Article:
Honor A Veteran On Memorial Day
On the road…again!
Afghanistan to Zambia
Chronicles of a Footloose Forester
By Dick Pellek
Remembering our Patriots
Memorial Day weekend, 2011 and time to carry on a recent custom of thanking veterans who served the United States, especially those who fought in bloody combat. All one has to do is to go to a shopping mall and spot the veterans; go up to them and shake their hands. There still are many.
This time, the Footloose Forester is also proud to be a name dropper when he mentions a few of the people he has known who went into dangerous places and did incredible things. Although he has only a handful of signatures in the notations section of his copy of the book, The Greatest Generation by Tom Brokaw, a couple of those signatures were offered by people who were a lot closer to one another during World War II than even they imagined. One of the signers was Tony Longo who the Footloose Forester knew as a weekend driver at AVIS Rent-a-Car. Tony landed on Omaha Beach in Normandy in June 1944. He told the Footloose Forester that after fighting his way across France, his was the second tank to enter the city of Cologne, on the other side of the Rhine River. Tony said that the city was almost virtually destroyed, save for the magnificent cathedral in the center of the city. The Allies had spared it, although there was some minor damage done during bombing raids.
Joe Fodor who still lives in Imperial, Pennsylvania was one of those involved in Allied bombing of German cities. On the first day of the current Memorial Day weekend, he told the Footloose Forester that, after bombing in Frankfurt during October 1943, his B-17 was shot up so badly that all of the crew members who survived the strafing by an ME-109 Messerschmitt bailed out; but he and the co-pilot decided to stick with the plane and try to nurse it back to England. They got as far north as Cologne when the plane burst into flames and could not fly further, and they both bailed out. Joe said that he feared having his parachute being snagged on the spire of the cathedral; he had come so close to it. Germans on the ground later said that both he and the co-pilot came very close to being snagged on the main spire.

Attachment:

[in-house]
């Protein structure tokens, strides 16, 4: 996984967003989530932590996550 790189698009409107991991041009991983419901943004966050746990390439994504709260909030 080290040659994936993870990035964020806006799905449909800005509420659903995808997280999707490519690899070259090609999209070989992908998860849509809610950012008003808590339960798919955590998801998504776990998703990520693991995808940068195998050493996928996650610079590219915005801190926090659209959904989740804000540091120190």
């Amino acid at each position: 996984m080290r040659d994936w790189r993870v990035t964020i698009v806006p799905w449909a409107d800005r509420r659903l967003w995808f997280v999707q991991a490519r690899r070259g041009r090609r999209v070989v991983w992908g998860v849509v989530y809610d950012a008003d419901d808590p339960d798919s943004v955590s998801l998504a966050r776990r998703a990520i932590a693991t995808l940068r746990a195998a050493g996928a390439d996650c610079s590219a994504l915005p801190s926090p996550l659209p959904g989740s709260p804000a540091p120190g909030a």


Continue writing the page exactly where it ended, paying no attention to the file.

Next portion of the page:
Joe Fodor (center) with B-17 crew members before they were shot down
Joe Fodor's interrogation photo, taken in Frankfurt, Germany after his capture. Joe Fodor spent the next two years as a prisoner of war of the Germans, in Stalag-17B .
Fellow AVIS employee and good friend Stuart Born also landed in Normandy in June 1944. Stu waded ashore at Utah Beach, and although he made it to shore in one piece, he spent the next year fighting his way as an infantryman into Germany and ended his war years in a German house after the victors rousted the enemy. He showed no bitterness when he told his story to the Footloose Forester, perhaps because he was not wounded.
On the other hand, Ben Rossin, another AVIS employee, was wounded in action and spent over six months in a veterans’ hospital recovering from a burst from a Japanese fighter plane that crippled his B-29 east of Guam in 1945. The pilot was killed but Ben and the badly wounded co-pilot managed to land the crippled bomber at their home base in the Northern Marianas. Ben could not confirm the name of the island where he was posted; such was the nature of a need-to-know restriction imposed on soldiers at that time. Subsequently, and based on the information since personally supplied by Ben Rossin to the Footloose Forester, that island was Tinian, from which Paul Tibbetts later flew the Enola Gay to Hiroshima and dropped the atomic bomb.
Not all stories are so dramatic or historically important, but thinking of the past fighting men that the Footloose Forester has had the privilege of knowing makes Memorial Day a special time to remember. So, he is proud to be a name dropper, and also include mention of Brigadier General Bill Curley who he knew in Hawaii; Colonel Richard Womack, who died in 2008; and a number of still-living individuals who have been personal heroes. Captain Emil Seman, who flew P-46s over Germany; Korean War veteran Dick Foster; and KIA native of Netcong, New Jersey Billy Koster. Others come to mind.
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